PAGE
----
The immune system checks the health of cells by examining a kind of molecular passport. Sometimes, cells present the wrong passport, which can lead to autoimmune diseases, chronic inflammations or cancer. Scientists of the Goethe University Frankfurt explain the process how this happens in the new issue of the journal Science.
Most cells provide the T cells of the adaptive immune system with information about their condition by presenting selected components of their interior (called antigens) on their surface. If these components include fragments of viruses or altered cell components, the affected cell is eliminated. The selection of the antigens is essential in this process. Presenting the wrong antigens leads either to healthy cells being attacked by the immune system, causing autoimmune diseases or chronic inflammation, or diseased cells are not recognized, enabling cancer cells or virus-infected cells to escape immune surveillance.
Dr. Christoph Thomas and Prof. Robert Tampé from the Institute of Biochemistry at Goethe University have now solved on a molecular level how antigens are selected in the cell for presentation on the cell surface. Their structural biology study shows for the first time the kind of quality control antigens undergo to enable a precise and effective immune response.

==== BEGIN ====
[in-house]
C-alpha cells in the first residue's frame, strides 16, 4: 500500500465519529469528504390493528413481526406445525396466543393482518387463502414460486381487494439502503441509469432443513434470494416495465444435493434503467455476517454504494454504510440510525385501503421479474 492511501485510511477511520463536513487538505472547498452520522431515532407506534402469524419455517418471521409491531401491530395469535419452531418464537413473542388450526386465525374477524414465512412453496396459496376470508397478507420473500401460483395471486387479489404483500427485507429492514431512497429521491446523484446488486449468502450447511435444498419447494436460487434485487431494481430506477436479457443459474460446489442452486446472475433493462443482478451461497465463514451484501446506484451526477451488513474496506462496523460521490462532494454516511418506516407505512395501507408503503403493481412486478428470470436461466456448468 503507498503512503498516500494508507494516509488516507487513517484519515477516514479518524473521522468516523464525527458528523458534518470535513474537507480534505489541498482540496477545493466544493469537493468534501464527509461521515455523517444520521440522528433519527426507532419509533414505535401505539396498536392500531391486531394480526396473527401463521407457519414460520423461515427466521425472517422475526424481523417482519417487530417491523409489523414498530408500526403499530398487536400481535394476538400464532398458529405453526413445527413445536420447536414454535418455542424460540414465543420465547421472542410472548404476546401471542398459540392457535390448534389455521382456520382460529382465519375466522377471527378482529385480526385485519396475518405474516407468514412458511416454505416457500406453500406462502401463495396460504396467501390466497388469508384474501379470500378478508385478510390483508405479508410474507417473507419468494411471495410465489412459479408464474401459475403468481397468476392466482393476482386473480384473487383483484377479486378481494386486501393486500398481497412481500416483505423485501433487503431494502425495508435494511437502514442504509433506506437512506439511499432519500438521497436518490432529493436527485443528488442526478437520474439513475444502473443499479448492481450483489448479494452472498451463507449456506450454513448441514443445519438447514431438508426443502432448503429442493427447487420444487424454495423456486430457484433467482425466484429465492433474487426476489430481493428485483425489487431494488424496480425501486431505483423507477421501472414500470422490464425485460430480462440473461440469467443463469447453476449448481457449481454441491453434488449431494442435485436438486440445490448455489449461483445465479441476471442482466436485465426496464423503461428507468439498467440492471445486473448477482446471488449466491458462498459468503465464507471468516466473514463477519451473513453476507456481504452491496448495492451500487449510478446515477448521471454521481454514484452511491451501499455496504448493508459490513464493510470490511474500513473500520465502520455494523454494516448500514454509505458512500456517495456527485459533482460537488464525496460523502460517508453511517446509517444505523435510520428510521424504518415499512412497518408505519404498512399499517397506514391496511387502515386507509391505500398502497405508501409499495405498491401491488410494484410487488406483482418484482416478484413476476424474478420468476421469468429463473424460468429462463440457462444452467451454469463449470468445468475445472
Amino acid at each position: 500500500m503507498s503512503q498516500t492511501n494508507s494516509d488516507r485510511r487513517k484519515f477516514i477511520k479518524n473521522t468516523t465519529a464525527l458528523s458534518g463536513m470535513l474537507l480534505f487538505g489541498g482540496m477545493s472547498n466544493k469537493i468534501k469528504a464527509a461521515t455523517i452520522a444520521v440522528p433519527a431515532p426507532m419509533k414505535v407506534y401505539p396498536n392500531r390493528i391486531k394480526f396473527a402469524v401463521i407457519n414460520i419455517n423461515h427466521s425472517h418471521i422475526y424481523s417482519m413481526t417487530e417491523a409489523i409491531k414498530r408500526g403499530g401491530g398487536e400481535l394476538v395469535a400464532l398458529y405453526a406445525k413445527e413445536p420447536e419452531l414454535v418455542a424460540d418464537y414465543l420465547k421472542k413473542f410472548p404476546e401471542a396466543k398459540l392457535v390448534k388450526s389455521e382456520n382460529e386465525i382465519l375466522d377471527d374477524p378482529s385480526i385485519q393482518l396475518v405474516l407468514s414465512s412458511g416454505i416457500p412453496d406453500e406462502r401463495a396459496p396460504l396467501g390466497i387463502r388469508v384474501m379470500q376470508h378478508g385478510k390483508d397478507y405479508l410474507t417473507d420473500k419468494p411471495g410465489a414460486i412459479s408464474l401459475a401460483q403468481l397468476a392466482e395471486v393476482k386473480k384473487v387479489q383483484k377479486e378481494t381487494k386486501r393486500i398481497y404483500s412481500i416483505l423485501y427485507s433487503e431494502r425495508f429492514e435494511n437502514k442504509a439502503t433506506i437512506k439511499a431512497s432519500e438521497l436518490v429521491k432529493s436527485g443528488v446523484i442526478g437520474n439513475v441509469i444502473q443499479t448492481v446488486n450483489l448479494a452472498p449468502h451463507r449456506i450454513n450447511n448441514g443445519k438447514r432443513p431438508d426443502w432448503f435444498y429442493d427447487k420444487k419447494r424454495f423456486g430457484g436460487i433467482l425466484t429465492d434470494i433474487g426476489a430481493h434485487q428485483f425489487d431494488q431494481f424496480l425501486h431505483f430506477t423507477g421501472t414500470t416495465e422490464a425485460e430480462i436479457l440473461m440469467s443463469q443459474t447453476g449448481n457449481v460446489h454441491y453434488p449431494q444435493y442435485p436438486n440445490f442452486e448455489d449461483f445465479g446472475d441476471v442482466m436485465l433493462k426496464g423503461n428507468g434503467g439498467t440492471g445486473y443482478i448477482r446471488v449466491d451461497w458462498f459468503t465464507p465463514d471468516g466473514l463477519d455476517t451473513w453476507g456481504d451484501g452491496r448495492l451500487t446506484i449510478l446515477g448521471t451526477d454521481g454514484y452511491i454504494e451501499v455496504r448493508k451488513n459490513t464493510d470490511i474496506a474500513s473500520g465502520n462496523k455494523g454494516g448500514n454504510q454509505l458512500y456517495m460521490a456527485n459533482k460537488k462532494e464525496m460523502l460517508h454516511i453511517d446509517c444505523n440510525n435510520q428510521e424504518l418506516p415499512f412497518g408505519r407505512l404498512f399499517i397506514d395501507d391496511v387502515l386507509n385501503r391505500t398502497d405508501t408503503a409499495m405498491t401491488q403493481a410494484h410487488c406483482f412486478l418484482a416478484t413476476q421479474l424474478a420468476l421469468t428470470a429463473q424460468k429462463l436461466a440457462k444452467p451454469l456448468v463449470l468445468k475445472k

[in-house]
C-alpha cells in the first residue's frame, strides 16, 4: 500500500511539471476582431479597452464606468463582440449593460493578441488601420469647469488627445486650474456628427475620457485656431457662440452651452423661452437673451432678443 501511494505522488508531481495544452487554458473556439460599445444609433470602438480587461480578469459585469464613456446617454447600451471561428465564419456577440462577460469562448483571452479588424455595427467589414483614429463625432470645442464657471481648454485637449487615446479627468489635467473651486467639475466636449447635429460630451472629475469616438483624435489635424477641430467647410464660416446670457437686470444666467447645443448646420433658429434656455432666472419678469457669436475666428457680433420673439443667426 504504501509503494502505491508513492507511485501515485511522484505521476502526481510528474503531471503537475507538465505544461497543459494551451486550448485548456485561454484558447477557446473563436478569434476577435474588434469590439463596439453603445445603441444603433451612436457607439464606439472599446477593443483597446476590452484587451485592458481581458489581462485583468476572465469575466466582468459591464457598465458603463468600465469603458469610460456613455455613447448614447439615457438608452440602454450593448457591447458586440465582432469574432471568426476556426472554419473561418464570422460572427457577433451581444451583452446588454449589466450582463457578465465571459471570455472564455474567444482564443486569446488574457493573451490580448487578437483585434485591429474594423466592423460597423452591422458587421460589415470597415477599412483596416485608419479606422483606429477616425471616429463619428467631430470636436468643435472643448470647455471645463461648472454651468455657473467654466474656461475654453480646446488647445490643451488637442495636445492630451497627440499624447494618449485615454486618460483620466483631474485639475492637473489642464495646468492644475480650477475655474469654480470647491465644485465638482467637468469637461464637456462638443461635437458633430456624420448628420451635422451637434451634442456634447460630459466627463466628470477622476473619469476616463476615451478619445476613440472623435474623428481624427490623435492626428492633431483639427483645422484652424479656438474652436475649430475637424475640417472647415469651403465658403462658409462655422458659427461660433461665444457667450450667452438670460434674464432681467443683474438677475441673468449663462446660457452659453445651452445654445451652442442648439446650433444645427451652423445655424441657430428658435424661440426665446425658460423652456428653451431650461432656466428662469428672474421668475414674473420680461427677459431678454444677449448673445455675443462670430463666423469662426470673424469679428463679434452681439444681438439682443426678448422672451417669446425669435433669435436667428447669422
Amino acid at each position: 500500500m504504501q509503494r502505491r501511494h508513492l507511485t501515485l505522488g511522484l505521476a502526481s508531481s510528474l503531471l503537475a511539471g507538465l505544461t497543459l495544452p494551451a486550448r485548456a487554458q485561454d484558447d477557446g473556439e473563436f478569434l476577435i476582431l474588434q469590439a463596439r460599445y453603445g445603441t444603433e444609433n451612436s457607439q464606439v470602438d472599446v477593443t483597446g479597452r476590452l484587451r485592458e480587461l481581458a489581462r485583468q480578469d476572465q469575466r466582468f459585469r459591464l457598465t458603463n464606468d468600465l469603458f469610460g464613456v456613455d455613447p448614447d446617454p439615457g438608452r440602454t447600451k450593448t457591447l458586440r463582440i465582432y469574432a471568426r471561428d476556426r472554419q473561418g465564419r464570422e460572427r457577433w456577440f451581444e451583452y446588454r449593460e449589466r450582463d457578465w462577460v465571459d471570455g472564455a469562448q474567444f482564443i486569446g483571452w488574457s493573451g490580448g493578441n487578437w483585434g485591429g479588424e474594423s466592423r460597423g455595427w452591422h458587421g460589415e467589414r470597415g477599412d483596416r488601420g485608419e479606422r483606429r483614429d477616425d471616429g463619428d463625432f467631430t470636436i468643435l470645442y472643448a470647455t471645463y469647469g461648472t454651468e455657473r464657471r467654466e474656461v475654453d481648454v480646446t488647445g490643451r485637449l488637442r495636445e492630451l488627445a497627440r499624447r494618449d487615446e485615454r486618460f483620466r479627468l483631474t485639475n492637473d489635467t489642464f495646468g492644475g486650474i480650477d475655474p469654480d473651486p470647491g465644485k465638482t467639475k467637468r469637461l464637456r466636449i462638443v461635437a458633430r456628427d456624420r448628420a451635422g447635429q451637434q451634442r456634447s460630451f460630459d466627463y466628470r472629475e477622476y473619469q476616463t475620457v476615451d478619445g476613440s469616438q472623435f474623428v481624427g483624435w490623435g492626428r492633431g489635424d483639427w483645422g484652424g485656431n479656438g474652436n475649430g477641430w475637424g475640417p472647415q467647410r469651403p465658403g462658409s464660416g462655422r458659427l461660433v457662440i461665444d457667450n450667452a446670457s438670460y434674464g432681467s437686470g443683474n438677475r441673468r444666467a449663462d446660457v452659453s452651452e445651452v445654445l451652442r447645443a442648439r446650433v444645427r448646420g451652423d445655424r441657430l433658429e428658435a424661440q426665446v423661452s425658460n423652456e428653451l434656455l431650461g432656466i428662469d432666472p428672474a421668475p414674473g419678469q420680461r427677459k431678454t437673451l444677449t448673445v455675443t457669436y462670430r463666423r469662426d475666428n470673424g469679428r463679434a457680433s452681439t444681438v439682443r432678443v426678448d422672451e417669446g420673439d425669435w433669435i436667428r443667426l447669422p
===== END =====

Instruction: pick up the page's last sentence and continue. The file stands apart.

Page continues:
"Our work solves a 30-year-old problem of cellular immunity, in particular how antigens associated with tumors or pathogens are selected through processes of editing and quality control in order to generate a specific immune response," explains Prof. Robert Tampé the significance of the publication.
More information: "Structure of the TAPBPR–MHC I complex defines the mechanism of peptide loading and editing" Science (2017). science.sciencemag.org/lookup/ … 1126/science.aao6001
"Crystal structure of a TAPBPR–MHC-I complex reveals the mechanism of peptide editing in antigen presentation" Science (2017). science.sciencemag.org/lookup/ … 1126/science.aao5154
Provided by: Goethe University Frankfurt am Main